The Good: Voice, Lyrics, Duration.
The Bad: Music, "Bonuses"
The Basics: Barely worth listening to, A Fine Frenzy's debut grew on me over many listens, but is a tough sell, even to a lover of up and coming female pop-rock artists.
When I first heard One Cell In The Sea, I had no idea who A Fine Frenzy was. However, I heard the single "Almost Lover" at a time when I was able to renew my interest and support for emerging female artists. Yes, having a minimal disposable income allowed me to purchase compact discs and that has led me to debuts like Little Voice by Sarah Bareilles and Ingrid Michaelson's Girls And Boys. As part of my cross country trip to Las Vegas that year, I treated myself to a brand new (to me) c.d. by a new artist. So, while at the Mall of America, I spent some time interrogating the poor clerks at Barnes And Noble about various discs I came across there. That is where I found One Cell In The Sea and the truth is, I've already sold it out of my collection. A Fine Frenzy shows potential with the disc, but Bomb In A Birdcage (click here for my review!) held up better with multiple replays.
But that summer when I heard One Cell In The Sea, I ended up doing what I never do, which was purchase a c.d. based on a single track. I watched a music video for the song "Almost Lover," by A Fine Frenzy, which is the band for Alison Sudol. I was shocked at the lyrical quality and the vocal strength and given how frenetic the Mall Of America can be, I was surprised by how truly captivating the experience was. So, I found the lone album (at the time) by A Fine Frenzy, One Cell In The Sea and I purchased that. Despite my strong desire to support emerging artists, especially female pop-rock artists, this experience has reminded me why I usually am so very conservative in my compact disc buying habits.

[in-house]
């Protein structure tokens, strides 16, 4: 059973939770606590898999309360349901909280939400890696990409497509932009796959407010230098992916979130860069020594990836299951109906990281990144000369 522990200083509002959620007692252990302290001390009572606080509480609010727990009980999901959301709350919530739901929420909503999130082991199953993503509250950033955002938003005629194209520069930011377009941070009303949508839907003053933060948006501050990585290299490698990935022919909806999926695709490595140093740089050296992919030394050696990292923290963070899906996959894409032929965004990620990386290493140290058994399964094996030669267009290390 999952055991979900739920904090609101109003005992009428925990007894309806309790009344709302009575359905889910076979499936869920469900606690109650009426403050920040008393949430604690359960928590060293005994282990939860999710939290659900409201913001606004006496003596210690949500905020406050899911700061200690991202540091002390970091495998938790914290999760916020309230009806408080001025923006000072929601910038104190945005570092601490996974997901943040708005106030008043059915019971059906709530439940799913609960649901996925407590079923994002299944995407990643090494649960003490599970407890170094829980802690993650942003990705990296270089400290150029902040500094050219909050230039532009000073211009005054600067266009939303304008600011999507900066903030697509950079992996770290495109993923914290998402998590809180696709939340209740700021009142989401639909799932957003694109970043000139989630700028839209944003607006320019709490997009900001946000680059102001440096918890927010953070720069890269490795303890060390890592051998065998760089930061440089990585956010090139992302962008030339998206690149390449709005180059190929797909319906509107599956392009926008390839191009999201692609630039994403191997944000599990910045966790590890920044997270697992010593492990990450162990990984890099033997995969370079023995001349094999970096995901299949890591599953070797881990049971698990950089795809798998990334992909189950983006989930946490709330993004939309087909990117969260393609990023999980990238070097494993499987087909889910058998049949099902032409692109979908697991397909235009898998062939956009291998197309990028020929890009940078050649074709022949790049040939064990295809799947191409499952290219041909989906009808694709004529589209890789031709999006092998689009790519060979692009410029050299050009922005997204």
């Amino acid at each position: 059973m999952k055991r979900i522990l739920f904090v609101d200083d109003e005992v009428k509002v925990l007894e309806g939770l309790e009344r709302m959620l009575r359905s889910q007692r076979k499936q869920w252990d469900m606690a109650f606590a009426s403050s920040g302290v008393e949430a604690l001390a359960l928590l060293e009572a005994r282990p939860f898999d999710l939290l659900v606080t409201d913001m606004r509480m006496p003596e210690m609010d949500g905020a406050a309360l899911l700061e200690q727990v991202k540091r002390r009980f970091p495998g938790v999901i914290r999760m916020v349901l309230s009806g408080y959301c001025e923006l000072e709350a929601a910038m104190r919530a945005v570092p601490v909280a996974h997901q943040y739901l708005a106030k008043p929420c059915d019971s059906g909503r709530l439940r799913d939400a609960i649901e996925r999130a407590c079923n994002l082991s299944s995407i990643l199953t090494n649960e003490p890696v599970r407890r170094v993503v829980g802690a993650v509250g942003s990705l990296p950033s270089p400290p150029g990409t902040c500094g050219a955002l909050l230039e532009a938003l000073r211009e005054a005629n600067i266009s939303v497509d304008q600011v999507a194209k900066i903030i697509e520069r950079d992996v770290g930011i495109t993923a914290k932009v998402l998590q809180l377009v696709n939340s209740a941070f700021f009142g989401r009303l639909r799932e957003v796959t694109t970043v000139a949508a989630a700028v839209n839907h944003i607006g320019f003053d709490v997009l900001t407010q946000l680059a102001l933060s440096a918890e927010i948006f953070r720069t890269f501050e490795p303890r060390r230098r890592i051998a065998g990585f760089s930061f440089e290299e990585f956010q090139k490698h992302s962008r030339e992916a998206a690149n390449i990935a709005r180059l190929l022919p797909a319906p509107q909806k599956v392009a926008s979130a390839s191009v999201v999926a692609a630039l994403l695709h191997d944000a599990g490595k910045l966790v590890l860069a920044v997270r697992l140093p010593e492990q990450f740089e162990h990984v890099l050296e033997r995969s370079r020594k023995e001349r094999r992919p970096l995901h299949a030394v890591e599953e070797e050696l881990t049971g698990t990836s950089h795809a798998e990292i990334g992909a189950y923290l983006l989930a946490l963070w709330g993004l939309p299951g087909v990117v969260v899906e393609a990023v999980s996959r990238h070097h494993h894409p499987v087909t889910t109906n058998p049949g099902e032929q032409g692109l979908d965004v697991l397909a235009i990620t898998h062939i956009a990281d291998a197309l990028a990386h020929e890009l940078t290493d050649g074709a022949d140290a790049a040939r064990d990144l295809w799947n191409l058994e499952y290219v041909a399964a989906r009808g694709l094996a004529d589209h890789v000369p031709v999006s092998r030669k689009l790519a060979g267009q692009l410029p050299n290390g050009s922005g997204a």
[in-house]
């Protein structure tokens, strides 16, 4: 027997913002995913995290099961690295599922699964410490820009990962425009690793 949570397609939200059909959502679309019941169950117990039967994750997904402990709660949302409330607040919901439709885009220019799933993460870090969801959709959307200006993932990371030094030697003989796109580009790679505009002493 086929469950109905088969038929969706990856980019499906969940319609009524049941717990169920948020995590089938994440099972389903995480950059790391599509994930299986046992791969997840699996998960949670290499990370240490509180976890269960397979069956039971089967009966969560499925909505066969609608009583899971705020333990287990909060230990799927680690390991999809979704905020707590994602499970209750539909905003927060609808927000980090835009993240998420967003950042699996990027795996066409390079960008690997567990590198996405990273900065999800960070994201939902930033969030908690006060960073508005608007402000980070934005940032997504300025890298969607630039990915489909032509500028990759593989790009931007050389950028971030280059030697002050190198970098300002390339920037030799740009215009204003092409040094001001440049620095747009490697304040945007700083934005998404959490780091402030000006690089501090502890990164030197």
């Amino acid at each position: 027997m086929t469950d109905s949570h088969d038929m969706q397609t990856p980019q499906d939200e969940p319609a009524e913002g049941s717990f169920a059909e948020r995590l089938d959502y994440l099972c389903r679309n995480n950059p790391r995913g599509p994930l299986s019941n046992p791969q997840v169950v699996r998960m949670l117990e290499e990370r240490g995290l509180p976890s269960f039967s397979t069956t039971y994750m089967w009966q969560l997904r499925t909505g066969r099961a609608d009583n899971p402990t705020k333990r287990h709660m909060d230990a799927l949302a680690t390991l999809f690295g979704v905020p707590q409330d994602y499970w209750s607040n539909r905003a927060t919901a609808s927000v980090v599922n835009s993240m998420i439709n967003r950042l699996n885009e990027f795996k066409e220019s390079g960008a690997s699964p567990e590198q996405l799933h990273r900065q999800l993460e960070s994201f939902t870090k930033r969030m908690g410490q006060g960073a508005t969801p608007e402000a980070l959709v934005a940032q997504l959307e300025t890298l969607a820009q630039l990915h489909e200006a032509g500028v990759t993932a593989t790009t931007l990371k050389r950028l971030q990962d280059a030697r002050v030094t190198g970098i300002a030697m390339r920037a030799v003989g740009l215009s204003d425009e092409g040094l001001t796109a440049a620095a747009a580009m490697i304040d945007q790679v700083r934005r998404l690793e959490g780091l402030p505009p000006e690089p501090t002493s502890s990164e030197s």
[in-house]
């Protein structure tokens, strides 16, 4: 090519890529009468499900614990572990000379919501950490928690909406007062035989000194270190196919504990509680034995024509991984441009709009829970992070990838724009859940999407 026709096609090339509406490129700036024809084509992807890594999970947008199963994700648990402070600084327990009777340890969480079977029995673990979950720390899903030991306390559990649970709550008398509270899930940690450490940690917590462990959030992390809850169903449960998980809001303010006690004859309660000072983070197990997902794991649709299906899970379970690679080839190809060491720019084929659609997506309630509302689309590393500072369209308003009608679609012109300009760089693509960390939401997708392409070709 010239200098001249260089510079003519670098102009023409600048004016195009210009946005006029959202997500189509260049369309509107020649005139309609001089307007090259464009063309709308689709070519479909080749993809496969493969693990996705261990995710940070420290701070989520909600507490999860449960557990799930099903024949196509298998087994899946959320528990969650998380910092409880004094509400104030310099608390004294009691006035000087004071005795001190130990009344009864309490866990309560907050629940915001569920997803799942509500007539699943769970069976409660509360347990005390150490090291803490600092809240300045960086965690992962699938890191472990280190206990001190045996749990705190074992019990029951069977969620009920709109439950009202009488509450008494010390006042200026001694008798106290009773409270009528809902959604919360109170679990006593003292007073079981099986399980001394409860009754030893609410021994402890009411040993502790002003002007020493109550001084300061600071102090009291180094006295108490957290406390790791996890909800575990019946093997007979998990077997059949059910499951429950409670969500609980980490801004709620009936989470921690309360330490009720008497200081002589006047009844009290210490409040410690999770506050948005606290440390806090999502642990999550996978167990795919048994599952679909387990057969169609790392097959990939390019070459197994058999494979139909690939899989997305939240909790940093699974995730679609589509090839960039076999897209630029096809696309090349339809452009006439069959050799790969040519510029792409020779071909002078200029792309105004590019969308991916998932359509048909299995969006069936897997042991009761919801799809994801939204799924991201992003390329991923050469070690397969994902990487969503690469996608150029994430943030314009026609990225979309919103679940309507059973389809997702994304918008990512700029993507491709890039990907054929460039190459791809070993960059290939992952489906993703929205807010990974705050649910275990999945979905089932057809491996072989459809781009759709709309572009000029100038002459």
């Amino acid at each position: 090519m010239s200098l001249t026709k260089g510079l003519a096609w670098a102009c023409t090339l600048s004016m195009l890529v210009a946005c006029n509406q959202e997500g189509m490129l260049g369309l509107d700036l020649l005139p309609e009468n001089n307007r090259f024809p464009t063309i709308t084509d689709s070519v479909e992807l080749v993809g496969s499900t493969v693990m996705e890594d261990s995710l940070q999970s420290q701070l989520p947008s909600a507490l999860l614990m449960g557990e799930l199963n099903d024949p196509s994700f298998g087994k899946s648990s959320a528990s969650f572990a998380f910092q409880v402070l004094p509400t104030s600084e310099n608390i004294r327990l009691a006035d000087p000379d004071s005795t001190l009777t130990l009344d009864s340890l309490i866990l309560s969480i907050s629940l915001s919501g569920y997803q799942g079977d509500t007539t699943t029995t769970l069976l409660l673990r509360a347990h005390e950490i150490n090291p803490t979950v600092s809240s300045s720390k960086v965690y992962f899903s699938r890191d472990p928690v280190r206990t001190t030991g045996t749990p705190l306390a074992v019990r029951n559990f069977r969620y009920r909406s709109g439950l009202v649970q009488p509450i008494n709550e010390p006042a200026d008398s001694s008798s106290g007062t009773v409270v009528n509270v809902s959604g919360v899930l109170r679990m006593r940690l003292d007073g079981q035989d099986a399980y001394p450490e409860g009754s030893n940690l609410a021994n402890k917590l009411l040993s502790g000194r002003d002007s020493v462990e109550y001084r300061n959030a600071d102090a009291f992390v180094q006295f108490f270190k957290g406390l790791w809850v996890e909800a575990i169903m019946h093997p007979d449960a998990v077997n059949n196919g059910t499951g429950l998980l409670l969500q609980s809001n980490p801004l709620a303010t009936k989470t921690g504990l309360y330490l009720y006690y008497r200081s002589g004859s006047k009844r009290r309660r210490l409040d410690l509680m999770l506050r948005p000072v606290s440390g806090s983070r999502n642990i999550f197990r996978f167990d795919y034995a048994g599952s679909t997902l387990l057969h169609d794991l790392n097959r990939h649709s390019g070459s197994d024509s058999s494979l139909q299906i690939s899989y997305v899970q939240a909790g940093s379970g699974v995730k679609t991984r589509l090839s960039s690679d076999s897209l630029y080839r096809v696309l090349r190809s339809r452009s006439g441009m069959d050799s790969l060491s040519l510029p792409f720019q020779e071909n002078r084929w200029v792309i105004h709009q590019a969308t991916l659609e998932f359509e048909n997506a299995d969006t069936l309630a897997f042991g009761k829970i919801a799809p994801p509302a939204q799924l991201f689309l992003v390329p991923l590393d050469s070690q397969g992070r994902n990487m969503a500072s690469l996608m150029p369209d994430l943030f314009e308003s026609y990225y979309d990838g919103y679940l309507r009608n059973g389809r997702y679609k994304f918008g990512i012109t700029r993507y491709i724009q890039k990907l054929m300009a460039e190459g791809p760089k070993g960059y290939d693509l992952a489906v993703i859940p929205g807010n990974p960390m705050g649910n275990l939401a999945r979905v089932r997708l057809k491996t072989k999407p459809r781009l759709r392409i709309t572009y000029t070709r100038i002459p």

With fourteen tracks clocking in at 61:51, One Cell In The Sea appears to be very much the creative vision of Alison Sudol. Sudol appears to be the consistent, driving force behind A Fine Frenzy, as she wrote or co-wrote all fourteen songs. She provides all of the primary vocals and most of the background vocals. As well, she plays piano or keyboard on several of the tracks. While she does not take any production credit on One Cell In The Sea, she is listed in the liner notes as contributing "Creative Direction." So, it seems that Ms. Sudol's A Fine Frenzy is very much under her control. This means that she takes most of the credit and blame for the resulting work.
One Cell In The Sea is brilliantly written, terribly repetitive, extraordinarily well-sung and utterly lacking in a hook to bring the listener back for multiple listens. The first listen - which is usually a sacred experience for me - occurred while driving. I was awake, eager, and driving with my mother from Minnesota to South Dakota and I was convinced it was not as bad as she grumbled when she finally could not remain silent any longer. The truth is, the album is not bad, the lead singer probably does not need a boyfriend (my mother had some serious issues with the moodiness of the lyrics), but my mother might have called it right with being repetitive and a little on the dull side.
A Fine Frenzy lacks the advertised frenzy. There is a deep sense of emotion that is expressed in the lyrics and vocals on much of One Cell In The Sea, but at the end of my eighth listen, I have no idea what the emotion is. Okay, it is alienation, at least through much of the album, but even that is not consistent and the songs that are not about alienation and the desire to develop a protective shell around oneself are utterly unmemorable.